K V Sridhar, observes, “They keep re-inventing themselves and their take on the social issues have kept them so popular in past five decades.” The team behind this wonderful series of ads is surprisingly very small and consists of daCunha owner Rahul, writer Manish Jhaveri, illustrator Jayanth Rane and Shonali Khivasari, who handles the final packaging of each and every advertisement.  “Topicals (of Amul) are doing wonders. Unlike Amul, no other product has done that over relevant and socially intensive issues,” says Prof. Abraham Koshy of IIM Ahmadabad. According to Prof. Koshy, Amul’s advertisements are “simple but powerful” and are one of the “most impactful advertising campaigns” in India.  He feels that the brand mascot of Amul has been “gripping the imagination of the masses” and has been “consistently keeping the legacy.”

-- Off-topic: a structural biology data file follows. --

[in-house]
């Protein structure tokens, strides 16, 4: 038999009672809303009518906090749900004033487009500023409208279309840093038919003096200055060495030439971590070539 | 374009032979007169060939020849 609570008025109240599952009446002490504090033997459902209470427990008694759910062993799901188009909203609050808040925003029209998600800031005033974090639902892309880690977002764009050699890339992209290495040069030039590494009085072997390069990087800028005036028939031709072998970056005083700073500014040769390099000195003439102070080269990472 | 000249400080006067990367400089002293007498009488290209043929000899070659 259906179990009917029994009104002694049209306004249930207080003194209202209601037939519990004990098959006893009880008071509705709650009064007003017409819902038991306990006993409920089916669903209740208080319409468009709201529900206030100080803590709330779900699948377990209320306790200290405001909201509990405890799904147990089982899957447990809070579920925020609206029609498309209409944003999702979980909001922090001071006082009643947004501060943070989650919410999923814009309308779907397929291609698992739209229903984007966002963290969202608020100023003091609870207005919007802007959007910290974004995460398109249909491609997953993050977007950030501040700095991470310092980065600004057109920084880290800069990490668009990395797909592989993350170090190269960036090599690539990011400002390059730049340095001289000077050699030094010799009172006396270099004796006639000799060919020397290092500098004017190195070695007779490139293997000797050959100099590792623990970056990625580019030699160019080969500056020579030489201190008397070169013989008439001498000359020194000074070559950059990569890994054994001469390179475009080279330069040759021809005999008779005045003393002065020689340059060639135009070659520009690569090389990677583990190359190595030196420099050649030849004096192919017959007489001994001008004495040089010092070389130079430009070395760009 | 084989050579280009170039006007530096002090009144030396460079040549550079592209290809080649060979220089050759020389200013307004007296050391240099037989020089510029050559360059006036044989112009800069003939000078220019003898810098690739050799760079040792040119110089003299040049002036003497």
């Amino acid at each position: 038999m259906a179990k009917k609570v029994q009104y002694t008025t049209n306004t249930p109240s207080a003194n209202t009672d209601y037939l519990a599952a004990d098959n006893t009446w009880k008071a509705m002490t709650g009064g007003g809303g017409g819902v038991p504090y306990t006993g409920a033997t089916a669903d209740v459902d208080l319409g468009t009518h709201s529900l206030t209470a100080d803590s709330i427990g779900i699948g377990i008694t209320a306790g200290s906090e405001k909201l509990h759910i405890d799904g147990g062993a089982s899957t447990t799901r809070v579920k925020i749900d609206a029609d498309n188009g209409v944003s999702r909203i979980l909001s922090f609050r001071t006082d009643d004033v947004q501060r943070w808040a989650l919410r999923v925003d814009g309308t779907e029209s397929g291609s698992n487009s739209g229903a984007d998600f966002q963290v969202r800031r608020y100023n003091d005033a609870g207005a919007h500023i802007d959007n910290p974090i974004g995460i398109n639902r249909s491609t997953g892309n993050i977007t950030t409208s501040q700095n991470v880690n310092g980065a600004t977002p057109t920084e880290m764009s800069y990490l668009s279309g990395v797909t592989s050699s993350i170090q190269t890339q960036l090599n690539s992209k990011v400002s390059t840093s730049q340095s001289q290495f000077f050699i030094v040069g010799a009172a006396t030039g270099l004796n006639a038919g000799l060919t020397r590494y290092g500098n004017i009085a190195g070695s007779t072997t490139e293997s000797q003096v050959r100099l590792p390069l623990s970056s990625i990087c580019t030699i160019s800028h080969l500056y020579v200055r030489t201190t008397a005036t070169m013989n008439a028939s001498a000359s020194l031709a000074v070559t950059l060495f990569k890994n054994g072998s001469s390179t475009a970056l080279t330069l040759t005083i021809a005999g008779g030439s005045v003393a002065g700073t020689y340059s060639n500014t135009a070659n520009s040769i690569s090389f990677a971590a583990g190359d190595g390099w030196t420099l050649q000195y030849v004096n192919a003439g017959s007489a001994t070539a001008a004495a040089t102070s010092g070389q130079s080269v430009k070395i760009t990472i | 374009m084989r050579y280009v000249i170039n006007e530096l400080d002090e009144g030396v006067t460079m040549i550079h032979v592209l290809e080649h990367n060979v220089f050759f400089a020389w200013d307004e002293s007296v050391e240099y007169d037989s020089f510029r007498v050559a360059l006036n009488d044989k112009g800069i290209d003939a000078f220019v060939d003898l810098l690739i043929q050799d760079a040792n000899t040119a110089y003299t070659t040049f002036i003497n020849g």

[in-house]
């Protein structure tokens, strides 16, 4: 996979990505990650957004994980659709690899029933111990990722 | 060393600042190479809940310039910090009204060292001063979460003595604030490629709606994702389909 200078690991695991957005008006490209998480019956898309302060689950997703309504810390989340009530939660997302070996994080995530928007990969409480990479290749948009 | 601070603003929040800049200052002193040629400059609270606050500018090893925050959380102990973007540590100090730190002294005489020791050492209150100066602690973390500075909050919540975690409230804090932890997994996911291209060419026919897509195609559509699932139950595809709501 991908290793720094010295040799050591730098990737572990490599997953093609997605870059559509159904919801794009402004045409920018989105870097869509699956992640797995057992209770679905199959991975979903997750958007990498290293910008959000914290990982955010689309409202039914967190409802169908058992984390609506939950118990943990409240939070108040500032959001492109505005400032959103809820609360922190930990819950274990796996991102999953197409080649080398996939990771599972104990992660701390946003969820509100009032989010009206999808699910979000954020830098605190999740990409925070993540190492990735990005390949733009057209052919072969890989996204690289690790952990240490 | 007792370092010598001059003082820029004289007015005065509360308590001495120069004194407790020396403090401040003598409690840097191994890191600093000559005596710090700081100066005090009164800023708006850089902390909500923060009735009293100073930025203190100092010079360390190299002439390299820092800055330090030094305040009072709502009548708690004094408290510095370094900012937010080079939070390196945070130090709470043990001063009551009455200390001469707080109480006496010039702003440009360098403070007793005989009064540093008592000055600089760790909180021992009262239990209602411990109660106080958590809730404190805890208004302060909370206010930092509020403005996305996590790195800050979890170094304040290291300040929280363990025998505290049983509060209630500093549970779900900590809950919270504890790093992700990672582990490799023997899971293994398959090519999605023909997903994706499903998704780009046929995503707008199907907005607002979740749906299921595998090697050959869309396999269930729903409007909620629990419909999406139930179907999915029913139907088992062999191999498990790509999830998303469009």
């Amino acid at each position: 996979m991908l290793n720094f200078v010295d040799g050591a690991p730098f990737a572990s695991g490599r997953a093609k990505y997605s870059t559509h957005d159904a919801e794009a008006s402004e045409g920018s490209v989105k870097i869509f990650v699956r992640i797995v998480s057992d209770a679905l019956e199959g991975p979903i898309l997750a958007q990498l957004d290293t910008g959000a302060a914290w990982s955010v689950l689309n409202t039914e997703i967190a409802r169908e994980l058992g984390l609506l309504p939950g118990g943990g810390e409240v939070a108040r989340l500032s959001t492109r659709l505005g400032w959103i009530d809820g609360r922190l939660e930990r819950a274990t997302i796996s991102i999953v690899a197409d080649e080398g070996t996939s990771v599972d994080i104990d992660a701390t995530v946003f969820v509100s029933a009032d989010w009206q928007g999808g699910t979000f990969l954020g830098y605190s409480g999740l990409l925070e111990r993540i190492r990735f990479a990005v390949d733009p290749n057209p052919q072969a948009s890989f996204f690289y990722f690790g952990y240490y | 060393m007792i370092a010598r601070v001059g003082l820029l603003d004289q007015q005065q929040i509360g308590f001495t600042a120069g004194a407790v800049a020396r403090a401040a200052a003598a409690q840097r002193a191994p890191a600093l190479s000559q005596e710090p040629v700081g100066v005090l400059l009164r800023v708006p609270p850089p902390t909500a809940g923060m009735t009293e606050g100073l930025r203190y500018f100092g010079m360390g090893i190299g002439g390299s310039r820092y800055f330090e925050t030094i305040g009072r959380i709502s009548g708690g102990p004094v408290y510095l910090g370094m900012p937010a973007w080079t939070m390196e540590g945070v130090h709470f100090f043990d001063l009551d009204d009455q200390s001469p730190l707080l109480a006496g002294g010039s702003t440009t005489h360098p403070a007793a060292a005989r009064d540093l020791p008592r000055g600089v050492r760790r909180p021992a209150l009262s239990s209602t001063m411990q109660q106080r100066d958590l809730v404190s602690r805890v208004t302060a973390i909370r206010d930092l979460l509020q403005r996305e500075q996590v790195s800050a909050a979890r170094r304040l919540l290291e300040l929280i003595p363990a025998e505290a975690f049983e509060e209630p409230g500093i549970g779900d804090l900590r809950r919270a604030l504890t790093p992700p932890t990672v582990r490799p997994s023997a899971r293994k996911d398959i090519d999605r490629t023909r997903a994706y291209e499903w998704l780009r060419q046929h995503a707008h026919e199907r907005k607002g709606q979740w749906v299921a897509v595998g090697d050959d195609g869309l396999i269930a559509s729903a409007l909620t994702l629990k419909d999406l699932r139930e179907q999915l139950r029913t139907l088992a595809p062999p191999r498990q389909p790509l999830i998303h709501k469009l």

The polka dotted girl is the face of India’s most trusted dairy brand and this has become possible because of innovative and modern outlook of the daCunhas. Since its inception in 1966 by Sylvester daCunha, the hoardings of Amul have remained with time. The agency has taken issues of wider interest into consideration while conceptualising the next day’s ad.

The agency has addressed issues of diverse range that include everything from cricket to politics. Sachin Tendulkar’s entire life as a cricketer can be traced thorough a series of these advertisements. The popular Amul girl has adorned various avatars, including that of Congress’ president Sonia Gandhi, Trinamool Congress chief Mamta Banerjee, popular US television host Oprah Winfrey to Prime Minister Dr. Manmohan Singh and all such avatars have brought smiles on millions of her fans in India.